As the authors observed, it is not clear what mechanisms explain the increased risk of ER-negative as well as triple negative breast cancer among women with T2D who took metformin.
Indeed, “some biological evidence has supported anticancer effects of metformin on ER-negative breast cancer and TNBC (triple negative breast cancer),” the authors pointed out. However, given that the benefits of metformin were largely confined to ER-positive breast cancer, “it is possible that it is the underlying diabetes that is associated with the increased risk for ER-negative breast cancer in the absence of any protection from metformin use,” they noted.
Commenting on the findings, Ana Lohmann, MD, University of Western Ontario, London, Ontario and Pamela Goodwin, MD, University of Toronto, Toronto, Ontario, pointed out that the association between T2D and its treatment and breast cancer risk is “biologically plausible” given the many metabolic perturbations seen in T2D that may have an effect on cancer risk.
On the other hand, several other recent studies have examined the association of diabetes with breast cancer risk in relation to breast cancer subtypes and none of these studies found that the association between diabetes and overall breast cancer risk was statistically significant, the editorialists pointed out.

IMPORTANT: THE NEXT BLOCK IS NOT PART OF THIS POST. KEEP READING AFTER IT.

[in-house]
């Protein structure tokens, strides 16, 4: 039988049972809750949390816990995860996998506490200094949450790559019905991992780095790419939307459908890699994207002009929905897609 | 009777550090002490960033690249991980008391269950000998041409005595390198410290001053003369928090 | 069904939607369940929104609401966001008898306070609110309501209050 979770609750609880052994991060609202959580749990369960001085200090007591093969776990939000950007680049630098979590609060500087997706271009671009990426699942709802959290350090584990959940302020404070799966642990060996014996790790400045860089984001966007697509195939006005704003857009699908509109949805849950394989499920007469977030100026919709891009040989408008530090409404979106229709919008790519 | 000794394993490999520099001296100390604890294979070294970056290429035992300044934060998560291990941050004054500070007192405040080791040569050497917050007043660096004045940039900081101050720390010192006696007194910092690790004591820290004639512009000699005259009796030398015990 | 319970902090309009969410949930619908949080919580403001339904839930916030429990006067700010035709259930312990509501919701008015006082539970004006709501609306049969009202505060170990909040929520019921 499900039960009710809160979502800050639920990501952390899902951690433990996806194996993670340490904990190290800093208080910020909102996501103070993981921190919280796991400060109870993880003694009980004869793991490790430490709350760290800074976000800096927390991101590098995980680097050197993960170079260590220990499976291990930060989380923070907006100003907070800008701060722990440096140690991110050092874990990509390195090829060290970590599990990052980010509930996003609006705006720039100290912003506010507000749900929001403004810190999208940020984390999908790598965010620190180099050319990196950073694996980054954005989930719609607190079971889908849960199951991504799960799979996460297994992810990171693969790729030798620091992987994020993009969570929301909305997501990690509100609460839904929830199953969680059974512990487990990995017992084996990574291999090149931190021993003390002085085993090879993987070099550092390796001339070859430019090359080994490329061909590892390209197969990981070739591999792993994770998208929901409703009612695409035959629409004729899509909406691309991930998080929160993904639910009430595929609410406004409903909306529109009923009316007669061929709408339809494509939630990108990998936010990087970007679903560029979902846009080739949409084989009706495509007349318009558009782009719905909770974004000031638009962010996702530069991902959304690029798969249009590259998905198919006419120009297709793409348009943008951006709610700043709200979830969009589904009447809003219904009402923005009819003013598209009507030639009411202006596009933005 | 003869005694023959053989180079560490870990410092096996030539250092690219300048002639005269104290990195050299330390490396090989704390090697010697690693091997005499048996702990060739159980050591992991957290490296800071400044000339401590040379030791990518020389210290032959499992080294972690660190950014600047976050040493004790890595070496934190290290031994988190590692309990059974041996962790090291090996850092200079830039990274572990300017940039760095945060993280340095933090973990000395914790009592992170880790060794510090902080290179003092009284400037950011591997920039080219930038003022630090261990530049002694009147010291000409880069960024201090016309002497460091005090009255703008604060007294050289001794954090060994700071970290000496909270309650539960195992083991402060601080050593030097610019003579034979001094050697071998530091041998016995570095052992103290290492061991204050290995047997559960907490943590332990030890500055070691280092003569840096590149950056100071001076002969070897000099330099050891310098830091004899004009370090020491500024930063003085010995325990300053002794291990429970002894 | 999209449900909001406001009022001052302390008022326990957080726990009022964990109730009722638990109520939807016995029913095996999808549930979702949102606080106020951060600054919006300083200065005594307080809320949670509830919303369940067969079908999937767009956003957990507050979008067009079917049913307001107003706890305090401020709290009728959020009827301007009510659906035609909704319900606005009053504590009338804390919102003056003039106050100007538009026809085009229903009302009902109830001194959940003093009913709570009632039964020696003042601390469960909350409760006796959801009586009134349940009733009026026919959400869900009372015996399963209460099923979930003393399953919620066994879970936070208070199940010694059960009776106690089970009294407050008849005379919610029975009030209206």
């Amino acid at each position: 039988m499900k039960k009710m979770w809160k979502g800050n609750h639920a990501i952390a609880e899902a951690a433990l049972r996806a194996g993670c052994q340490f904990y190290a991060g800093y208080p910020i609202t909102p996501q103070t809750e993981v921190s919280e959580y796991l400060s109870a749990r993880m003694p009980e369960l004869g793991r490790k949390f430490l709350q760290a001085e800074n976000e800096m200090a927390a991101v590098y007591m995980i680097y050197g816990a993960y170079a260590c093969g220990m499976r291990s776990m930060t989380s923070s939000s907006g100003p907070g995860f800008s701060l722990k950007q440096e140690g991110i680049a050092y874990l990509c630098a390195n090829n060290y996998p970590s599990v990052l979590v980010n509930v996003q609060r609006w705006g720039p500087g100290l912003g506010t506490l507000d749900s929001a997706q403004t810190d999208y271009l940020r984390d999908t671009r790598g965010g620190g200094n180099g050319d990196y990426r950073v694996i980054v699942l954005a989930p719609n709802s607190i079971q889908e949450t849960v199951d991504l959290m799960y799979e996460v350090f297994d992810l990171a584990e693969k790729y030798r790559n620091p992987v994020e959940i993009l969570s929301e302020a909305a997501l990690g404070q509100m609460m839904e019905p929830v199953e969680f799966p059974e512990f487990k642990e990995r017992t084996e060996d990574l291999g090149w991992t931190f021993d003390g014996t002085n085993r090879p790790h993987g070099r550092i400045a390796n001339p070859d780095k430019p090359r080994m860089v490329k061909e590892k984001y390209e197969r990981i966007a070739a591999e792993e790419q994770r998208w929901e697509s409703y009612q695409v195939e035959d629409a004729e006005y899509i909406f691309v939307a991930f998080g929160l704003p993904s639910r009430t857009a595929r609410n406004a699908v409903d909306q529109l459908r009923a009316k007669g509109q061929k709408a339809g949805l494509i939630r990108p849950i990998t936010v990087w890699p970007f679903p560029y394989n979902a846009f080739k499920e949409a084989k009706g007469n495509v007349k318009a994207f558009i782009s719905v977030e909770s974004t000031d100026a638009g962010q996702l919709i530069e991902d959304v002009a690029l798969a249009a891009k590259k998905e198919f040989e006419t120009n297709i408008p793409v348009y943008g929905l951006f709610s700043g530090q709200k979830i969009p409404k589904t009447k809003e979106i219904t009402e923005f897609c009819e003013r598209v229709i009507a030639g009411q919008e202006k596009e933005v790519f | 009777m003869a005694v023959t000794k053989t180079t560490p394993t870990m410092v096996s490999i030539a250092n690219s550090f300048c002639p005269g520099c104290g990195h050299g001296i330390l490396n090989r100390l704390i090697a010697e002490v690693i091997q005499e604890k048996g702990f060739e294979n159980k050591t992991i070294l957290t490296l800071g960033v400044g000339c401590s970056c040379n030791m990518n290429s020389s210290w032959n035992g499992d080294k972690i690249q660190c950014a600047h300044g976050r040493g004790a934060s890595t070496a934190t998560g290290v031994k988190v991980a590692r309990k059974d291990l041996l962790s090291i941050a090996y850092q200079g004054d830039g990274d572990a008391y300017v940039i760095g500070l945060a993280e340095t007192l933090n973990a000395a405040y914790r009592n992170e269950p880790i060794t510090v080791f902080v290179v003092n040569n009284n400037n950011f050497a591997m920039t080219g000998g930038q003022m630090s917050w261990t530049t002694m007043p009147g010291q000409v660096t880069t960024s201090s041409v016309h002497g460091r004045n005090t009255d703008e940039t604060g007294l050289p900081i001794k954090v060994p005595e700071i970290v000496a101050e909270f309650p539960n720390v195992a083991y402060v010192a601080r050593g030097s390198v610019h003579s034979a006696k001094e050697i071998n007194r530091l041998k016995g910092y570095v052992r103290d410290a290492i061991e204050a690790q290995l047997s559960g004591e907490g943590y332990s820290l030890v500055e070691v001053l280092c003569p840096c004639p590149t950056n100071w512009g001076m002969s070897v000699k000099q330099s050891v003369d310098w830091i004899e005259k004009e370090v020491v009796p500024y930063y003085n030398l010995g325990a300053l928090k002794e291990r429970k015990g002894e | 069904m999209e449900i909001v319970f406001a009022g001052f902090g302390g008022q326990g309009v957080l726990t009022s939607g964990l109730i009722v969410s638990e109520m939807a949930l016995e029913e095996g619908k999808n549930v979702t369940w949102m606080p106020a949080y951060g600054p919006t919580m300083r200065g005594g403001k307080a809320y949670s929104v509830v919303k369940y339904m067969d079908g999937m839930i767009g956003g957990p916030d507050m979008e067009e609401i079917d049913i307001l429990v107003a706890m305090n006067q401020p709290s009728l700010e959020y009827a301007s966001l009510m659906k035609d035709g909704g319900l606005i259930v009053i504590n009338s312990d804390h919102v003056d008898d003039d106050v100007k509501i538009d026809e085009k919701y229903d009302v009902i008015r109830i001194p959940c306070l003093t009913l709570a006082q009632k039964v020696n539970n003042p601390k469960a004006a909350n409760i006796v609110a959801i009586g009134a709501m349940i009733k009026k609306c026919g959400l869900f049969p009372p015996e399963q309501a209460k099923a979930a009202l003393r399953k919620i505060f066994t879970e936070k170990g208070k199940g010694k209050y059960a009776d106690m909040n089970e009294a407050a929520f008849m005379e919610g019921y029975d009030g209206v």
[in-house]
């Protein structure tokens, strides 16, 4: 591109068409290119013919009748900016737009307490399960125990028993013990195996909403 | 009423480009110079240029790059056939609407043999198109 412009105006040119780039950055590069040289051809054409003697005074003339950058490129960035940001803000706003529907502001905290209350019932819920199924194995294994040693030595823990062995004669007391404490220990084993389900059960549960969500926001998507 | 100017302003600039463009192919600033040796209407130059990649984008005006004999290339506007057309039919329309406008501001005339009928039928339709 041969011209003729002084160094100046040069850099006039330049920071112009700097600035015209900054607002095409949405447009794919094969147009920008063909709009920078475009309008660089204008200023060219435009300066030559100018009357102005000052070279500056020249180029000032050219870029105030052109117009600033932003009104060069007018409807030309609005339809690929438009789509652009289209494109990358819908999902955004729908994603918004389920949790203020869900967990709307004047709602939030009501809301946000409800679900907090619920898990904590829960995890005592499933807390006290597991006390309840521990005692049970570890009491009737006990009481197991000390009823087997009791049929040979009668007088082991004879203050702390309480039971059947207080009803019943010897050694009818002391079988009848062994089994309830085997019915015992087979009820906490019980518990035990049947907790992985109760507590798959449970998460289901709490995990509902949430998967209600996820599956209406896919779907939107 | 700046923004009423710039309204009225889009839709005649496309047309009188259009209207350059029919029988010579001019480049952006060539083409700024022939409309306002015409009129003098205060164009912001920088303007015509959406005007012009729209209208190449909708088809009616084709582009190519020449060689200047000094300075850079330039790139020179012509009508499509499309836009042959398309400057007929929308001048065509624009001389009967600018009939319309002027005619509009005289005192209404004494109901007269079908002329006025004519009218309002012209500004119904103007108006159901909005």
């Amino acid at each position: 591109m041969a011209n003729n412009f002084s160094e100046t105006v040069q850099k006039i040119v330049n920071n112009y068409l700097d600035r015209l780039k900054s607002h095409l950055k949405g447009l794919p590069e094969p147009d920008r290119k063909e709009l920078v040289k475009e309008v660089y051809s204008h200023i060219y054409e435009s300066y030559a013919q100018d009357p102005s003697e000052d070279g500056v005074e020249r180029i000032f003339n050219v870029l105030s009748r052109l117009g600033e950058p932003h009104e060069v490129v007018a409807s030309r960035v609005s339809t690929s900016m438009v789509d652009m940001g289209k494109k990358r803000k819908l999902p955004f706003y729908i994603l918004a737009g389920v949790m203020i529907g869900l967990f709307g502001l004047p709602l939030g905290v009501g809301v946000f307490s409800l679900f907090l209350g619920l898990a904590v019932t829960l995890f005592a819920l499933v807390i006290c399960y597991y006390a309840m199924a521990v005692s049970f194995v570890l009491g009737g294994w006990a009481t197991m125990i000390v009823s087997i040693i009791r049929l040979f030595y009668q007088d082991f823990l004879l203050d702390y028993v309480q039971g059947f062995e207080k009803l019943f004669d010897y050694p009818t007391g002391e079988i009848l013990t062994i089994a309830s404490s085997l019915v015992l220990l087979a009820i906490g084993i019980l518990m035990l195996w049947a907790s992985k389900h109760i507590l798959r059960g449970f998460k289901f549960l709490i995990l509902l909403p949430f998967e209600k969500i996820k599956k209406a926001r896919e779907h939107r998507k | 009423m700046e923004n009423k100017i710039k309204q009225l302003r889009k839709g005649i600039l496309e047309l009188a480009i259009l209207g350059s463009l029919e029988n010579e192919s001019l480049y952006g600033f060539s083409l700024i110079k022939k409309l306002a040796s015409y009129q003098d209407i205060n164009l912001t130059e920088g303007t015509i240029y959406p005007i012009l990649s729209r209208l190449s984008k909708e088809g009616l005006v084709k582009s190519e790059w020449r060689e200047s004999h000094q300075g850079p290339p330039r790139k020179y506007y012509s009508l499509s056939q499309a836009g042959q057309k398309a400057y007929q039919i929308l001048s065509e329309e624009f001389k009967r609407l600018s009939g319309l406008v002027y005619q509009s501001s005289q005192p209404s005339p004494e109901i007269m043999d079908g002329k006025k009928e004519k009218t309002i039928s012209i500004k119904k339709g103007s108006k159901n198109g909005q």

In contradistinction, diabetes was significantly associated with a 22% greater risk of ER-positive breast cancer at a HR of 1.22 (95% CI, 1.01-1.47) in the Nurses’ Health study, but not ER-negative breast cancer.
The risk of breast cancer was also significant when stratified by treatment—metformin versus non-metformin (P=0.04)—in the Women’s Health Initiative.
“Thus, the evidence linking T2D to risk in relation to BC (breast cancer) subtypes is inconsistent, as is the evidence regarding potential effects of T2D treatment (including metformin) on BC risk,” Lohmann and Goodwin observed.
The editorialists also pointed out that despite the large number of women enrolled in the Sister Study, only 277 breast cancers were diagnosed in women with T2D over the study interval including 25 triple negative breast cancers, among whom 177 women with any breast cancer received metformin as did 20 women with triple negative breast cancer.
“The significant association of T2D with risk of TNBC (triple negative breast cancer) in the subgroup treated with metformin (n=20) may have reflected chance and/or uncontrolled bias and confounding,” Lohmann and Goodwin cautioned. “The report by [Sandler] adds to the growing evidence linking T2D and its treatment to BC risk but definitive conclusions regarding those associations are not yet possible.”
Type 2 diabetes in and of itself did not affect the overall risk of breast cancer in a nationwide cohort of women whose sisters or half sisters had been diagnosed with breast cancer.
Both the disease itself as well as treatment with metformin appeared to influence the risk of different subtypes of breast cancer, especially long-term use of metformin which significantly reduced the risk of estrogen receptor-positive breast cancer.
Pam Harrison, Contributing Writer, BreakingMED™
This research was supported by the Intramural Research Program of the NIH.
The authors had no conflicts of interest to declare.